Hamilton is coming off an AL MVP season in which he hit 32 homers and had 100 RBIs to go along with a .359 batting average.
He gets a $3 million signing bonus, a $7.25 million salary this year and $13.75 million in 2012.
Hamilton made $3.25 million last season, when the Rangers went to the World Series for the first time in franchise history. When the sides exchange proposed arbitration salaries last month, Hamilton had asked for $12 million, $3.3 million more than Texas had offered. But after more discussions, they were able to bridge the gap before a hearing scheduled for Tuesday.
The three-time All-Star has a .311 career average with 93 homers and 331 RBIs in 468 major league games, an incredible comeback for the former No. 1 overall draft pick whose career was derailed by well-documented cocaine and alcohol addictions after he got hurt in the minors. He made his major league debut with Cincinnati in 2007, and he flourished after being traded to Texas.
"We want to be a part of this organization, not only for the next couple of years, but for a long time to come," Hamilton said.
General manager Jon Daniels termed the talks with Hamilton as "very good negotiations" and said he hopes the deal is indicative of a "longer relationship" that will include another multiyear agreement in the future.
"It was apparent that both sides wanted to do something to recognize both Josh's importance to the club, but also he and his family's desire to be here for an extended period of time," Daniels said. "I think the first step that we took here with this deal kind of gets through the arbitration process."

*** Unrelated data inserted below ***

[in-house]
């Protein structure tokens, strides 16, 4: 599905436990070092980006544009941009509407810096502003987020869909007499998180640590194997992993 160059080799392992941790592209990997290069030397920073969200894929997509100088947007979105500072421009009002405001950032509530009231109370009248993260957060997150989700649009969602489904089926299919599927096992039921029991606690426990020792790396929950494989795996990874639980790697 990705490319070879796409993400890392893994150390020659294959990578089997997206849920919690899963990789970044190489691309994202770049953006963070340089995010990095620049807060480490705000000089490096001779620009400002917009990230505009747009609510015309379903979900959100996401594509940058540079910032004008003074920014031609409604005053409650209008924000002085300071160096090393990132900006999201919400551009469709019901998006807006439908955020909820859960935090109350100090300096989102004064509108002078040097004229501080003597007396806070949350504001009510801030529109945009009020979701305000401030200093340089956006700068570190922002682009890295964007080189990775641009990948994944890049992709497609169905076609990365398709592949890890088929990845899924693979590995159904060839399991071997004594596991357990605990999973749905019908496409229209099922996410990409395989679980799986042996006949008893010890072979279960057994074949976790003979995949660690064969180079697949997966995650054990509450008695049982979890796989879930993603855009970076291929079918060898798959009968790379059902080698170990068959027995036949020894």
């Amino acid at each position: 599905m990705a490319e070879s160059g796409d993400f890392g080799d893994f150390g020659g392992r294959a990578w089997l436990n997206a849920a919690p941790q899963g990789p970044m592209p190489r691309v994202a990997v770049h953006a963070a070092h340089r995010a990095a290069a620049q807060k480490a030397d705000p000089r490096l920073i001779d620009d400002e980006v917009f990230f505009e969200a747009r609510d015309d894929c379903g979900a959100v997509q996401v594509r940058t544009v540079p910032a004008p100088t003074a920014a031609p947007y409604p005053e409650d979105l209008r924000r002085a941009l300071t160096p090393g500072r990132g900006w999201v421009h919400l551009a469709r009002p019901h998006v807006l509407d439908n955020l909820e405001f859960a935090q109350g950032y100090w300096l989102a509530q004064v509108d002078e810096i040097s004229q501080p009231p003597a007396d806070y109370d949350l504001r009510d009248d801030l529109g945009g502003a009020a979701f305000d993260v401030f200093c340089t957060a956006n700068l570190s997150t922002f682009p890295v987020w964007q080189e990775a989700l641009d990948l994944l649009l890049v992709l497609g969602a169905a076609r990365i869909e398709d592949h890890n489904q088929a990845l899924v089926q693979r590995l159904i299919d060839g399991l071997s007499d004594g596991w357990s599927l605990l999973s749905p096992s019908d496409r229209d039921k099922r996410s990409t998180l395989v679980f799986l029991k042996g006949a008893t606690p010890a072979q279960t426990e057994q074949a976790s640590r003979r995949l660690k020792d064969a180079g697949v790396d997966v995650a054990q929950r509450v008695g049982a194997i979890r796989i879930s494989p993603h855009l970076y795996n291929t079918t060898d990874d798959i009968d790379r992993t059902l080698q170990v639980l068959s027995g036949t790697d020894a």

It has been 11 years since the Rangers went to an arbitration hearing with a player.
"Obviously you want to have things behind you as far as the business standpoint, before you go start playing again," Hamilton said. "This deal done allows me to do that for a couple of years now. ... Just go play and have fun, and stay away from walls."
The new deal doesn't have to keep the two sides from talking about a longer-term deal, but it does mean they aren't under any pressure right now to do it.
Hamilton, who turns 30 in May, said earlier this week that he's gained back the 10 pounds that he lost during a bout with pneumonia in January. Hamilton spent six days in the hospital receiving treatment, but said he feels better and is working out in preparation for spring training.
Hamilton said he weighs 233 pounds but would like to gain five to seven more pounds.
"The reason I'd like to be heavier is you obviously lose weight when you play here in the summer months," Hamilton said Monday.
Rangers pitchers and catchers report to Surprise, Ariz., next Wednesday. The first full-squad workout is Feb. 20.
Richard Durrett covers the Rangers for ESPNDallas.com. Information from The Associated Press was used in this report.